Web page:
The PSA Screening Debate and Active Surveillance
When the American Urological Association convened a panel to help men and their doctors make decisions about prostate cancer screening, it chose to lead it the Hopkins urologist whose ongoing, pioneering work on PSA screening has shaped much of the debate: H. Ballentine Carter, M.D.
"There is a lot of confusion because there are so many opinions," says Carter. "Views on PSA -based screening for prostate cancer vary widely – from a 'one-size-fits-all' approach that recommends starting when men turn 40, to a recommendation not to use the test at all." Opinions on treating prostate cancer are no less disparate, ranging from "treating all cancers to treating hardly any of them," Carter adds. The panel's interpretation of the evidence was that men between the ages of 55 and 69 are those most likely to benefit from screening, and that a man should only be screened after hearing about both the benefits and harms. "The major harm of screening is that a substantial minority of men, depending on age, will be diagnosed with a cancer that would never have caused harm," says Carter. "If treated, these men risk the side effects of treatment without the benefit in terms of extending life."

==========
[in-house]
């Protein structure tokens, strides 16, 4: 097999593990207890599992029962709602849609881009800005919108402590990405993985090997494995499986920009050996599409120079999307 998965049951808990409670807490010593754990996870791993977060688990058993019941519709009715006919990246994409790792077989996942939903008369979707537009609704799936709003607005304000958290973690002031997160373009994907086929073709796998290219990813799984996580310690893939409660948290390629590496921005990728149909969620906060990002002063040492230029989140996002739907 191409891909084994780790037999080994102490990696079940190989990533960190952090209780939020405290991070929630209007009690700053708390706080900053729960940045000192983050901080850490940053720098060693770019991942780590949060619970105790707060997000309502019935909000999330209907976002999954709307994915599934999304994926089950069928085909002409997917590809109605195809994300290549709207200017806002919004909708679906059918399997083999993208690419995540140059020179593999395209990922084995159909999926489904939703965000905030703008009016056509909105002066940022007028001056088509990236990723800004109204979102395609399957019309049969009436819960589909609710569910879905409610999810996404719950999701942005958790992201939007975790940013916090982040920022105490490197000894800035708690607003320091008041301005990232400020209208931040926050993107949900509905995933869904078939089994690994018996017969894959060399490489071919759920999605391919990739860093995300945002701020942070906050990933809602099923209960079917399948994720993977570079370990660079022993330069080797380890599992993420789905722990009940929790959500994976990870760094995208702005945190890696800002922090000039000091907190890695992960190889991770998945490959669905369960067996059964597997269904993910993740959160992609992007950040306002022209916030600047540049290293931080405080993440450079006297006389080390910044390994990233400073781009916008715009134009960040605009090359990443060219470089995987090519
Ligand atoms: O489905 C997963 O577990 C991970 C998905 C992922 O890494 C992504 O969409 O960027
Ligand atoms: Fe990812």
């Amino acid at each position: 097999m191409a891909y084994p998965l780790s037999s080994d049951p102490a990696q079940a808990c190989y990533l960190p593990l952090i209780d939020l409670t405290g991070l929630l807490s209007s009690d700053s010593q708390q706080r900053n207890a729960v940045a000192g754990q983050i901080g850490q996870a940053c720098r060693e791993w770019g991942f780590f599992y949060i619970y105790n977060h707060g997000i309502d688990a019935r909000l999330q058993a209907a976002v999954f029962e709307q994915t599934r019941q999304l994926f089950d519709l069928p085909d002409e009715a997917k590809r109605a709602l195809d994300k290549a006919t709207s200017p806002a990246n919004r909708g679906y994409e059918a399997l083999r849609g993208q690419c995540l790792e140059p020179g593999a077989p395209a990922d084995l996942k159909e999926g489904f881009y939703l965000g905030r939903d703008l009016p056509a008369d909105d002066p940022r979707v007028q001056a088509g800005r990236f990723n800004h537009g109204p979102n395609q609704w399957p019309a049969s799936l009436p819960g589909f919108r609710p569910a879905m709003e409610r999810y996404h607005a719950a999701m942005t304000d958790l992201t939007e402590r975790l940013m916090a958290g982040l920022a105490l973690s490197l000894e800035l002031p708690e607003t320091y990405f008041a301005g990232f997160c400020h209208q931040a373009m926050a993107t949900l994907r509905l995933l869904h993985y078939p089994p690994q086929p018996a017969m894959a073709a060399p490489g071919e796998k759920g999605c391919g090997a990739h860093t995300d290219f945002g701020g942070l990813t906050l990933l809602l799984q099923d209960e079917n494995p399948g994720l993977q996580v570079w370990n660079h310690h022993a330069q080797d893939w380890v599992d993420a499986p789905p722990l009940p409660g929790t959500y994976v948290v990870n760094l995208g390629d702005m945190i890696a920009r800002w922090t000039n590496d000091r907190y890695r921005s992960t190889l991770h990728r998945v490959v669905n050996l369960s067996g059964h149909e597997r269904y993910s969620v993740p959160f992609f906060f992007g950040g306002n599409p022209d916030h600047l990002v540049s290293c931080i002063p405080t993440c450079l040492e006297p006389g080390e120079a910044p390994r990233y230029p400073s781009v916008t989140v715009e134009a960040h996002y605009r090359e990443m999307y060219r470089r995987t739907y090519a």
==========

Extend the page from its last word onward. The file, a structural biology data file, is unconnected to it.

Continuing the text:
" The major harm of screening is
that a substantial minority of men,
depending on age, will be diagnosed with
a cancer that would never have caused harm.
But who can safely avoid treatment?"
The other approach is not to treat every man diagnosed with prostate cancer. "But who can safely avoid treatment?" Carter began working to answer this question 16 years ago when he developed the Active Surveillance Program for prostate cancer at Hopkins. Now the careful collection of data from men in the program is paying off: In 2012 and 2013, a number of studies based on the Johns Hopkins experience with surveillance and surgery were carried out to learn more about the safety of surveillance. The big question these studies sought to answer: Which men can avoid treatment without compromising their chance of a cure?